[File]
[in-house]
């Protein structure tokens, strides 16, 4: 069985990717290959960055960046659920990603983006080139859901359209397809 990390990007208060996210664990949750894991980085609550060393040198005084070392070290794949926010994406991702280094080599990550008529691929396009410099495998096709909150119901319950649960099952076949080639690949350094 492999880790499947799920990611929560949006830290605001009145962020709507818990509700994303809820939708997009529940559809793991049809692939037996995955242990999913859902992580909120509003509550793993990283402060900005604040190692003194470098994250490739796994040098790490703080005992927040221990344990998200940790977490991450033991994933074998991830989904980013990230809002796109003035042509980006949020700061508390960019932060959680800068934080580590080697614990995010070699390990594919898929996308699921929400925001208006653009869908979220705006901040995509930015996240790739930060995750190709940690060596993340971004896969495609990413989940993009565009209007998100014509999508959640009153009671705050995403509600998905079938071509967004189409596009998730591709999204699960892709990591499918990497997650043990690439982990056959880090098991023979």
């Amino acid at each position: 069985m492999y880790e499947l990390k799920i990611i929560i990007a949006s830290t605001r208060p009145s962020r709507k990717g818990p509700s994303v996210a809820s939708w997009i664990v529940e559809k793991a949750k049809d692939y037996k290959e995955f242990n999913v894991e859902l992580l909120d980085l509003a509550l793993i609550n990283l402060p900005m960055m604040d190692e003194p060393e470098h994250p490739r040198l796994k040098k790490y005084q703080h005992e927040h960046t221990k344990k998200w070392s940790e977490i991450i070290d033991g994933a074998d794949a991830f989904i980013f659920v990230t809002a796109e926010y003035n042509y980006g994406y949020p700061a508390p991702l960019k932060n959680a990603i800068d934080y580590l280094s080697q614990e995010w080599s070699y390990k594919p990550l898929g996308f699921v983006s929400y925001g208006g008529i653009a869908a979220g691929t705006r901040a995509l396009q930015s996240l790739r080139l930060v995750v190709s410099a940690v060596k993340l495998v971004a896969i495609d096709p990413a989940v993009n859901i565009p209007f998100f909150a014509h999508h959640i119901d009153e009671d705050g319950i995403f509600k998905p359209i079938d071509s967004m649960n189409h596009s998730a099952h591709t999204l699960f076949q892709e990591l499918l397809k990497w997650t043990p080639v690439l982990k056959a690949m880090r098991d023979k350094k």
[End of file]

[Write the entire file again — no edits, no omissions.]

[in-house]
């Protein structure tokens, strides 16, 4: 069985990717290959960055960046659920990603983006080139859901359209397809 990390990007208060996210664990949750894991980085609550060393040198005084070392070290794949926010994406991702280094080599990550008529691929396009410099495998096709909150119901319950649960099952076949080639690949350094 492999880790499947799920990611929560949006830290605001009145962020709507818990509700994303809820939708997009529940559809793991049809692939037996995955242990999913859902992580909120509003509550793993990283402060900005604040190692003194470098994250490739796994040098790490703080005992927040221990344990998200940790977490991450033991994933074998991830989904980013990230809002796109003035042509980006949020700061508390960019932060959680800068934080580590080697614990995010070699390990594919898929996308699921929400925001208006653009869908979220705006901040995509930015996240790739930060995750190709940690060596993340971004896969495609990413989940993009565009209007998100014509999508959640009153009671705050995403509600998905079938071509967004189409596009998730591709999204699960892709990591499918990497997650043990690439982990056959880090098991023979």
């Amino acid at each position: 069985m492999y880790e499947l990390k799920i990611i929560i990007a949006s830290t605001r208060p009145s962020r709507k990717g818990p509700s994303v996210a809820s939708w997009i664990v529940e559809k793991a949750k049809d692939y037996k290959e995955f242990n999913v894991e859902l992580l909120d980085l509003a509550l793993i609550n990283l402060p900005m960055m604040d190692e003194p060393e470098h994250p490739r040198l796994k040098k790490y005084q703080h005992e927040h960046t221990k344990k998200w070392s940790e977490i991450i070290d033991g994933a074998d794949a991830f989904i980013f659920v990230t809002a796109e926010y003035n042509y980006g994406y949020p700061a508390p991702l960019k932060n959680a990603i800068d934080y580590l280094s080697q614990e995010w080599s070699y390990k594919p990550l898929g996308f699921v983006s929400y925001g208006g008529i653009a869908a979220g691929t705006r901040a995509l396009q930015s996240l790739r080139l930060v995750v190709s410099a940690v060596k993340l495998v971004a896969i495609d096709p990413a989940v993009n859901i565009p209007f998100f909150a014509h999508h959640i119901d009153e009671d705050g319950i995403f509600k998905p359209i079938d071509s967004m649960n189409h596009s998730a099952h591709t999204l699960f076949q892709e990591l499918l397809k990497w997650t043990p080639v690439l982990k056959a690949m880090r098991d023979k350094k």